Dodge Demon Roadster. Great name, but this is just a concept car right?
For now, yes. But like pretty much all of Dodge, Jeep and Chrysler’s concepts, this one is driveable and we have driven it. The Chrysler Group also has a funny habit of putting their concept cars into production, in which case the Demon promises much. It is unashamedly European-influenced and would undoubtedly go down a storm in the soft-top-obsessed UK… if the price was right.
So what’s the Demon’s USP then?
Well, Dodge calls it a ‘roadster with attitude’. That’s stretching it a bit, especially as the engine is a comparatively weedy 2.4-litre petrol with 172bhp, but aesthetically it is solid, chunky and purposeful. Attractive? Well, to my eye the rear arches are too flabby and the headlights too Ford S-Max, but the proportions are good and the overall style more masculine than an MX-5’s. Dodge Demon principal exterior designer Jae Chung admits to using the MX-5 as the immediate benchmark, but drew heavily on influences from the larger Viper and Jaguar sports cars of the 50s. The diagonal crease from the top of the front arch to the middle of the rear wheelarch is Chung’s little homage to the XK120.
The interior looks production-ready, that’s weird for a concept isn’t it?
Yes, very much so. Concept car interiors are usually fitted with tons of trinkets, screens and fake touch-pad controls – not the Demon. Which is another hint that this car will make the leap from concept to production reality. It’s a refreshingly pure interior: cloth trim, large comfortable seats and a simple dash layout – just like a small, front-engined, rear-driver sportster should be. It’s also ‘designed for the taller percentile,’ says interior designer Dan Zimmermann. That’s a polite way of saying ‘for the American backside’. But Dan’s a pragmatist too: ‘the cloth seats help to keep the costs down.’
You mentioned the engine earlier – why isn’t the Demon powered by a suitably American V8?
Two reasons: there’s still talk (albeit more hushed these days) of a mid-range, front-engine rear-drive sports car to sit below the Viper (and above this car), and also the Demon is actually quite a dinky little thing. A V6 might fit under that hood, but the concept makes do with the 2.4-litre four. The Demon’s 172bhp and 165lb ft of torque at 4400rpm doesn’t sound like much, but Dodge promises a decent power-to-weight ratio and a 0-60mph time of 7.1 seconds. Usefully quicker than an MX-5, then. Top speed has been calculated at 130mph, although we didn’t get the chance to prove the speed for fear of destroying this ultra-expensive and fragile concept car.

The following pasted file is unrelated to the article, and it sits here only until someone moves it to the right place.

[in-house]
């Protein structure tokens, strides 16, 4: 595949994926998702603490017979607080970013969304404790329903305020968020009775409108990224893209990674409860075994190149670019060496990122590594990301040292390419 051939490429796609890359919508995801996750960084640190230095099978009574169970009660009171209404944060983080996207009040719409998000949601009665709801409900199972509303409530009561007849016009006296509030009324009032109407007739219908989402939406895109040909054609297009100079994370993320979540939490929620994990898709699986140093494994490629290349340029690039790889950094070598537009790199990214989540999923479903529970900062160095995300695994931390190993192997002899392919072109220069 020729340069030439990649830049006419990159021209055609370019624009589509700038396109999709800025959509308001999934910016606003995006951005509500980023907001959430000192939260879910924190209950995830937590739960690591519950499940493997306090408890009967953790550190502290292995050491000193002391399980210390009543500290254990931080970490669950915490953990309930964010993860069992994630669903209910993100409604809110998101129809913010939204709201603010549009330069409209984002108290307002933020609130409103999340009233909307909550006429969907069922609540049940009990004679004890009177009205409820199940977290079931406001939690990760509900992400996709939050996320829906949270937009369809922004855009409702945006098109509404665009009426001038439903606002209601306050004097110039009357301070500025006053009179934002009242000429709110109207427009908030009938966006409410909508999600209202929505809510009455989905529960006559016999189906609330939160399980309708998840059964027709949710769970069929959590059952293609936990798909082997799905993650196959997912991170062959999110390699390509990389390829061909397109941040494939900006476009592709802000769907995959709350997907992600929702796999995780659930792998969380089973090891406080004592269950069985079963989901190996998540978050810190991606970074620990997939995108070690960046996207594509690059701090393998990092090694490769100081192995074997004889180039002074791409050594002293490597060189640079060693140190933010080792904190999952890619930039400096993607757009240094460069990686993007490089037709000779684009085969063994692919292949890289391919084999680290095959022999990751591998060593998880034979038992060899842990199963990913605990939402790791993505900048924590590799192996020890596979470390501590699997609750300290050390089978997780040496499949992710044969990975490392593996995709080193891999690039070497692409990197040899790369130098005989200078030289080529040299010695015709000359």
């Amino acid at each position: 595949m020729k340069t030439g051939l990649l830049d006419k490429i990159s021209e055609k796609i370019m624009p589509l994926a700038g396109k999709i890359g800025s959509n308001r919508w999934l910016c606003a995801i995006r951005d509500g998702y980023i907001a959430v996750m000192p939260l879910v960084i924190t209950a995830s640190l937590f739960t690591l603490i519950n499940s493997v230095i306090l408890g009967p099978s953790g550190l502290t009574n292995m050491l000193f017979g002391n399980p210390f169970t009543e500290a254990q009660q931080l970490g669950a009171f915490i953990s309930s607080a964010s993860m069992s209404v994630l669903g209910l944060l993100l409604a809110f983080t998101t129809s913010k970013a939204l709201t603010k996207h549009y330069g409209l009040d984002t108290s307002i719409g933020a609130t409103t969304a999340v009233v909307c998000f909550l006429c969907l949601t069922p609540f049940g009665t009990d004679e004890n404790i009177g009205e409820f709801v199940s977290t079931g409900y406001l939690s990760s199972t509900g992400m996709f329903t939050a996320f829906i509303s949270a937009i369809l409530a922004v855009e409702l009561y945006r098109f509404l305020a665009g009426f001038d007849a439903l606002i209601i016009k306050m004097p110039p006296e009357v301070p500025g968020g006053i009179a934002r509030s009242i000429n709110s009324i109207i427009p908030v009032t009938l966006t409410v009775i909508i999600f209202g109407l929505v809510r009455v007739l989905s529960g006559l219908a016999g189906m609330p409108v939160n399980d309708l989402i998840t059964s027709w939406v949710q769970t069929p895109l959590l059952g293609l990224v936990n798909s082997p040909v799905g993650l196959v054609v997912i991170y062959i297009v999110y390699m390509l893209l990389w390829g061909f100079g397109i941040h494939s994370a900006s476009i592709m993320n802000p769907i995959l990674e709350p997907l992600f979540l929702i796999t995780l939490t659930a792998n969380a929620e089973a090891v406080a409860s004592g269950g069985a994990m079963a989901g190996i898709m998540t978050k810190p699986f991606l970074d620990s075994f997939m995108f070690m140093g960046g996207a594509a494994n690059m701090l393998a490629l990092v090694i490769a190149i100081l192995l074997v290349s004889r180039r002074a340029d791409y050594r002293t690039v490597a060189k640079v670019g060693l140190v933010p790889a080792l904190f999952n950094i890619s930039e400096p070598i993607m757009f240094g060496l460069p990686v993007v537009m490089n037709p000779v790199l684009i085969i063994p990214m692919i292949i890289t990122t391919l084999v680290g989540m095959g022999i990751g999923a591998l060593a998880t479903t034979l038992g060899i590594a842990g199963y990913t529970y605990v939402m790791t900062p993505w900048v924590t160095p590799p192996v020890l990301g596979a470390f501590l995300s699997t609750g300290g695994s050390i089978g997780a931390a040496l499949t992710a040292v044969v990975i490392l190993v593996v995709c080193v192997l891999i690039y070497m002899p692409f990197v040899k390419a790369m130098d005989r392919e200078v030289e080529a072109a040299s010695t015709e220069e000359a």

So what’s overall driving experience like, top-speed run aside?
Pretty good. For a concept car, the Demon is pretty well resolved. The driving position is good and the interior does indeed feel more spacious than an MX-5. You’re not wowed by an extreme engine note (in fact the Demon concept sounds rather harsh), and neither does the car try too hard to impress – it’s just satisfyingly honest on the move. Agile and fun too. We’ll reserve judgment if and when a production model comes along, but Mazda has proved that the basic small roadster formula works.
‘If and when they build it’? What’s the latest?
Well, we can’t ignore the fact the DaimlerChrysler group is no more and the chances of any concept on the Chrysler side of the equation making production are decidedly shaky. Like the last chunky Dodge concept, the Hornet, the Demon will need to be underpinned by a chassis sourced from outside the company if it is to make production. Dodge will admit that they have made some tentative enquiries globally, but won’t tell you who with. And interestingly, they wouldn’t rule out a possible tie up with their ex: Mercedes Benz. Now if they could pinch the SLK’s fine chassis, adopt some cost-savings and get the Demon to UK customers for less than £20K then they could be onto a winner. The Demon is exactly the kind of car Dodge could use in these turbulent times. Straightforward, fun and funky.